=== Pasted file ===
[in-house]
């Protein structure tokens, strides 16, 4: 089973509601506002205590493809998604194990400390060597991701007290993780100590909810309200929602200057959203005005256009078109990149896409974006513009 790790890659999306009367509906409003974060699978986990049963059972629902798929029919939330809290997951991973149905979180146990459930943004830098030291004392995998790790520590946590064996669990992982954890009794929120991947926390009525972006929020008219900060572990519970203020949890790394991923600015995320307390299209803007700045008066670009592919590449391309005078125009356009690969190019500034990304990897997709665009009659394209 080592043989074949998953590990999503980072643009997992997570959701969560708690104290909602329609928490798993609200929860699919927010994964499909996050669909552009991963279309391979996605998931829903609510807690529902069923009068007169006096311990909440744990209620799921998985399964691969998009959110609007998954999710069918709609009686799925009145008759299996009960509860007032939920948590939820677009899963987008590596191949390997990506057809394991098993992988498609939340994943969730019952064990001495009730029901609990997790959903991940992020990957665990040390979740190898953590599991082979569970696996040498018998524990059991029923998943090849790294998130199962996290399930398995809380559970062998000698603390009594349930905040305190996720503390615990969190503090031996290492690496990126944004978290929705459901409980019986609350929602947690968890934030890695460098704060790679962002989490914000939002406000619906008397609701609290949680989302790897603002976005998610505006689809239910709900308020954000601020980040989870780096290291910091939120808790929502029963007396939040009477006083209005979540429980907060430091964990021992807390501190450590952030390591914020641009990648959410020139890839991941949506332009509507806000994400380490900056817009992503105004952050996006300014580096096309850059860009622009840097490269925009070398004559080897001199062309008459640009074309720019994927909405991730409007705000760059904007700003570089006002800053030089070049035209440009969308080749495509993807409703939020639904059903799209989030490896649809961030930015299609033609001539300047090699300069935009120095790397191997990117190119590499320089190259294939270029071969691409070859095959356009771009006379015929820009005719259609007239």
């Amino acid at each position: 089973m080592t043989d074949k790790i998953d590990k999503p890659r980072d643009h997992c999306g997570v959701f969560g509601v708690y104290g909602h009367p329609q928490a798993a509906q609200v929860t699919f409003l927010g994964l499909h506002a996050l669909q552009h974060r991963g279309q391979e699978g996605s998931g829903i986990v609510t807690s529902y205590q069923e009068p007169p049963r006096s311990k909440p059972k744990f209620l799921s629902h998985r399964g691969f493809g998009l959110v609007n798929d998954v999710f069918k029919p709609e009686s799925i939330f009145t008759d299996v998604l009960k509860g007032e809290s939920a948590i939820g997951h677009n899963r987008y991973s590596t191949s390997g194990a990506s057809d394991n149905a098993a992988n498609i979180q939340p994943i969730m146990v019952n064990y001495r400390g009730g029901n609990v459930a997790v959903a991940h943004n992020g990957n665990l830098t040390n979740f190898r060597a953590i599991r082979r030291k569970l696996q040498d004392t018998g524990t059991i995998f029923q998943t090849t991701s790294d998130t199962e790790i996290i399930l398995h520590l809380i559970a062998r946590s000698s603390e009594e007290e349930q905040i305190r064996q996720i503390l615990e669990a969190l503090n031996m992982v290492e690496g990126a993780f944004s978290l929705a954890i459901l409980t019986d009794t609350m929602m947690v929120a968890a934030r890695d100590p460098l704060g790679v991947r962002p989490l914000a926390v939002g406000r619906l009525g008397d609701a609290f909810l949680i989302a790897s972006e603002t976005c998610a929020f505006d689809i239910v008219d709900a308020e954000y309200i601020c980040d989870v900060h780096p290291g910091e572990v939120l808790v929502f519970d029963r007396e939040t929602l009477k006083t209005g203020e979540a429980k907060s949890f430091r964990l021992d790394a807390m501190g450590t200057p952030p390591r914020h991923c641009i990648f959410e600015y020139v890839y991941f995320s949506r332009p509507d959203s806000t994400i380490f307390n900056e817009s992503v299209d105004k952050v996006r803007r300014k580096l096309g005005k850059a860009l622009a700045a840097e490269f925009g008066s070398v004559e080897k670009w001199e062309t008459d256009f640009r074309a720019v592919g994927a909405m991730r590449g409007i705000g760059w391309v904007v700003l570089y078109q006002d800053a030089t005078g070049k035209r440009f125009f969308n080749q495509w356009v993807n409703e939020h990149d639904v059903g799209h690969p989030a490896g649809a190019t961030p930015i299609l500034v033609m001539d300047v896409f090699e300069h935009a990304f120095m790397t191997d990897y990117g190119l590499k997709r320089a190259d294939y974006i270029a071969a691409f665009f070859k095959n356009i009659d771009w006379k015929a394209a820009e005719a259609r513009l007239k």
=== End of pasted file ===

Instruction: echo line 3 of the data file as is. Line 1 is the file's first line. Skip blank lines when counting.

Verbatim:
């Amino acid at each position: 089973m080592t043989d074949k790790i998953d590990k999503p890659r980072d643009h997992c999306g997570v959701f969560g509601v708690y104290g909602h009367p329609q928490a798993a509906q609200v929860t699919f409003l927010g994964l499909h506002a996050l669909q552009h974060r991963g279309q391979e699978g996605s998931g829903i986990v609510t807690s529902y205590q069923e009068p007169p049963r006096s311990k909440p059972k744990f209620l799921s629902h998985r399964g691969f493809g998009l959110v609007n798929d998954v999710f069918k029919p709609e009686s799925i939330f009145t008759d299996v998604l009960k509860g007032e809290s939920a948590i939820g997951h677009n899963r987008y991973s590596t191949s390997g194990a990506s057809d394991n149905a098993a992988n498609i979180q939340p994943i969730m146990v019952n064990y001495r400390g009730g029901n609990v459930a997790v959903a991940h943004n992020g990957n665990l830098t040390n979740f190898r060597a953590i599991r082979r030291k569970l696996q040498d004392t018998g524990t059991i995998f029923q998943t090849t991701s790294d998130t199962e790790i996290i399930l398995h520590l809380i559970a062998r946590s000698s603390e009594e007290e349930q905040i305190r064996q996720i503390l615990e669990a969190l503090n031996m992982v290492e690496g990126a993780f944004s978290l929705a954890i459901l409980t019986d009794t609350m929602m947690v929120a968890a934030r890695d100590p460098l704060g790679v991947r962002p989490l914000a926390v939002g406000r619906l009525g008397d609701a609290f909810l949680i989302a790897s972006e603002t976005c998610a929020f505006d689809i239910v008219d709900a308020e954000y309200i601020c980040d989870v900060h780096p290291g910091e572990v939120l808790v929502f519970d029963r007396e939040t929602l009477k006083t209005g203020e979540a429980k907060s949890f430091r964990l021992d790394a807390m501190g450590t200057p952030p390591r914020h991923c641009i990648f959410e600015y020139v890839y991941f995320s949506r332009p509507d959203s806000t994400i380490f307390n900056e817009s992503v299209d105004k952050v996006r803007r300014k580096l096309g005005k850059a860009l622009a700045a840097e490269f925009g008066s070398v004559e080897k670009w001199e062309t008459d256009f640009r074309a720019v592919g994927a909405m991730r590449g409007i705000g760059w391309v904007v700003l570089y078109q006002d800053a030089t005078g070049k035209r440009f125009f969308n080749q495509w356009v993807n409703e939020h990149d639904v059903g799209h690969p989030a490896g649809a190019t961030p930015i299609l500034v033609m001539d300047v896409f090699e300069h935009a990304f120095m790397t191997d990897y990117g190119l590499k997709r320089a190259d294939y974006i270029a071969a691409f665009f070859k095959n356009i009659d771009w006379k015929a394209a820009e005719a259609r513009l007239k």